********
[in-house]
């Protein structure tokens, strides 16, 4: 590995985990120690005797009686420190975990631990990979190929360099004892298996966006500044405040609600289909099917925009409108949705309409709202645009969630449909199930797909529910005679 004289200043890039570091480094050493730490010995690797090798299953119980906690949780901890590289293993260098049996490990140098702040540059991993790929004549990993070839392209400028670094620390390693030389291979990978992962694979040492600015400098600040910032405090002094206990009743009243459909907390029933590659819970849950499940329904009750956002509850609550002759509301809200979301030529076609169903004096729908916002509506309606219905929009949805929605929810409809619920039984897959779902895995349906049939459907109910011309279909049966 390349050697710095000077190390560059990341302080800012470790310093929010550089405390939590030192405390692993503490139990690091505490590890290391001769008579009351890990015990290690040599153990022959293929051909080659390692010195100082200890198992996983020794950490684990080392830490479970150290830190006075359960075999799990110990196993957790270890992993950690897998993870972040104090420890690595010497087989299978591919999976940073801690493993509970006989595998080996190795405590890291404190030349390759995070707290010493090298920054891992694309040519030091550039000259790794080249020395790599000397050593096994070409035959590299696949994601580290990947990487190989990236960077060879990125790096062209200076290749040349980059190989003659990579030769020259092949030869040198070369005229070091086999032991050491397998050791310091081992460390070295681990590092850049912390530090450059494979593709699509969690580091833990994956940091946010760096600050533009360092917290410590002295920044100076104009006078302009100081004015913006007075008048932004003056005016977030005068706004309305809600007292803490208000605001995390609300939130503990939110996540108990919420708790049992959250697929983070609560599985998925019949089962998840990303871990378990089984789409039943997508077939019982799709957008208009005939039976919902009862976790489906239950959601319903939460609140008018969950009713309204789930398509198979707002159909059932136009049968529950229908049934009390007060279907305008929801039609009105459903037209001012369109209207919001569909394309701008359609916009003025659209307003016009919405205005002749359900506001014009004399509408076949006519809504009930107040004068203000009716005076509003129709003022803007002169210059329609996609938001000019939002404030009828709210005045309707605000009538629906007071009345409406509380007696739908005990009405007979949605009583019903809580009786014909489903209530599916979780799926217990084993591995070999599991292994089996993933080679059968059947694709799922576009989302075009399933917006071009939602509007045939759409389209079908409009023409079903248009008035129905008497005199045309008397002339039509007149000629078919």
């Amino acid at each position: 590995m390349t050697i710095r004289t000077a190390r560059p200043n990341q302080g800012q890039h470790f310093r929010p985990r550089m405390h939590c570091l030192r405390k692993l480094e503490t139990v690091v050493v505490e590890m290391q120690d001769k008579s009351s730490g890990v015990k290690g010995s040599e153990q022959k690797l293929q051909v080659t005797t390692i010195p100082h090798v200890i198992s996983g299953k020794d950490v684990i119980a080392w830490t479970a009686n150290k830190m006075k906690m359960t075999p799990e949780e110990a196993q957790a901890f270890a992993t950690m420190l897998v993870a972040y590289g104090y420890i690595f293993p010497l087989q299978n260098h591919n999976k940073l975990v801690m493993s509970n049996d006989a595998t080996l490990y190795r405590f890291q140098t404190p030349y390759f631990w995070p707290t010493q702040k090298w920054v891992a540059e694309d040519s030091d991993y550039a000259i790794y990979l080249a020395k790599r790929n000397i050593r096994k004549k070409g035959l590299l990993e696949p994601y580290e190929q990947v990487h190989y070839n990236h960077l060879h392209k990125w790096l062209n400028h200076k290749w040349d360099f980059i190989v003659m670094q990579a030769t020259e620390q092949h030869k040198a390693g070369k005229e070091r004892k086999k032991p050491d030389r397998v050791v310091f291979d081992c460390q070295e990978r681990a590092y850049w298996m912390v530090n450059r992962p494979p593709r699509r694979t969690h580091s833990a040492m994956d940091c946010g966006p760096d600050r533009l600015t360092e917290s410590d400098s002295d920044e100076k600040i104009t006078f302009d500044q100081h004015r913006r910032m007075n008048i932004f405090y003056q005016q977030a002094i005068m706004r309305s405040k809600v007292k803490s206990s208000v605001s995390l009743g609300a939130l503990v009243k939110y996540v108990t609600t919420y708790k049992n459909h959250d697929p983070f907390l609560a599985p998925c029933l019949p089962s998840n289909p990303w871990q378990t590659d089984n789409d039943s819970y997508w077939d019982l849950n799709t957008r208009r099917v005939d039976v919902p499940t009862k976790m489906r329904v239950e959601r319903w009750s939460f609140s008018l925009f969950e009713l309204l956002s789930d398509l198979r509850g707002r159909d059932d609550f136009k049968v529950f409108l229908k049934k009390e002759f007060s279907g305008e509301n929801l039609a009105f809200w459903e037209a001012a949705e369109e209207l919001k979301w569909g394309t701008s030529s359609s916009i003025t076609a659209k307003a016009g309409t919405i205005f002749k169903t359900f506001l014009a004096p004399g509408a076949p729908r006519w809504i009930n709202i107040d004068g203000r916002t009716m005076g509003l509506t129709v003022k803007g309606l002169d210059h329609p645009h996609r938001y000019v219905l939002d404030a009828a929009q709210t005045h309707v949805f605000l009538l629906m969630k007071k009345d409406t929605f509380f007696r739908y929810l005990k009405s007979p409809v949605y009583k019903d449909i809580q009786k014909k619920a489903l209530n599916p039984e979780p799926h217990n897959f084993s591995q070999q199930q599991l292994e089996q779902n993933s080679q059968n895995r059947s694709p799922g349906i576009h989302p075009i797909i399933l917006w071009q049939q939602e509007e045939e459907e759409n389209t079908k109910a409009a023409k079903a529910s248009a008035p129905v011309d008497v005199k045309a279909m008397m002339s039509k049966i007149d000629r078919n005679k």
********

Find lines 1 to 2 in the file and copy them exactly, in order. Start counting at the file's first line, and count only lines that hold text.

[in-house]
């Protein structure tokens, strides 16, 4: 590995985990120690005797009686420190975990631990990979190929360099004892298996966006500044405040609600289909099917925009409108949705309409709202645009969630449909199930797909529910005679 004289200043890039570091480094050493730490010995690797090798299953119980906690949780901890590289293993260098049996490990140098702040540059991993790929004549990993070839392209400028670094620390390693030389291979990978992962694979040492600015400098600040910032405090002094206990009743009243459909907390029933590659819970849950499940329904009750956002509850609550002759509301809200979301030529076609169903004096729908916002509506309606219905929009949805929605929810409809619920039984897959779902895995349906049939459907109910011309279909049966 390349050697710095000077190390560059990341302080800012470790310093929010550089405390939590030192405390692993503490139990690091505490590890290391001769008579009351890990015990290690040599153990022959293929051909080659390692010195100082200890198992996983020794950490684990080392830490479970150290830190006075359960075999799990110990196993957790270890992993950690897998993870972040104090420890690595010497087989299978591919999976940073801690493993509970006989595998080996190795405590890291404190030349390759995070707290010493090298920054891992694309040519030091550039000259790794080249020395790599000397050593096994070409035959590299696949994601580290990947990487190989990236960077060879990125790096062209200076290749040349980059190989003659990579030769020259092949030869040198070369005229070091086999032991050491397998050791310091081992460390070295681990590092850049912390530090450059494979593709699509969690580091833990994956940091946010760096600050533009360092917290410590002295920044100076104009006078302009100081004015913006007075008048932004003056005016977030005068706004309305809600007292803490208000605001995390609300939130503990939110996540108990919420708790049992959250697929983070609560599985998925019949089962998840990303871990378990089984789409039943997508077939019982799709957008208009005939039976919902009862976790489906239950959601319903939460609140008018969950009713309204789930398509198979707002159909059932136009049968529950229908049934009390007060279907305008929801039609009105459903037209001012369109209207919001569909394309701008359609916009003025659209307003016009919405205005002749359900506001014009004399509408076949006519809504009930107040004068203000009716005076509003129709003022803007002169210059329609996609938001000019939002404030009828709210005045309707605000009538629906007071009345409406509380007696739908005990009405007979949605009583019903809580009786014909489903209530599916979780799926217990084993591995070999599991292994089996993933080679059968059947694709799922576009989302075009399933917006071009939602509007045939759409389209079908409009023409079903248009008035129905008497005199045309008397002339039509007149000629078919």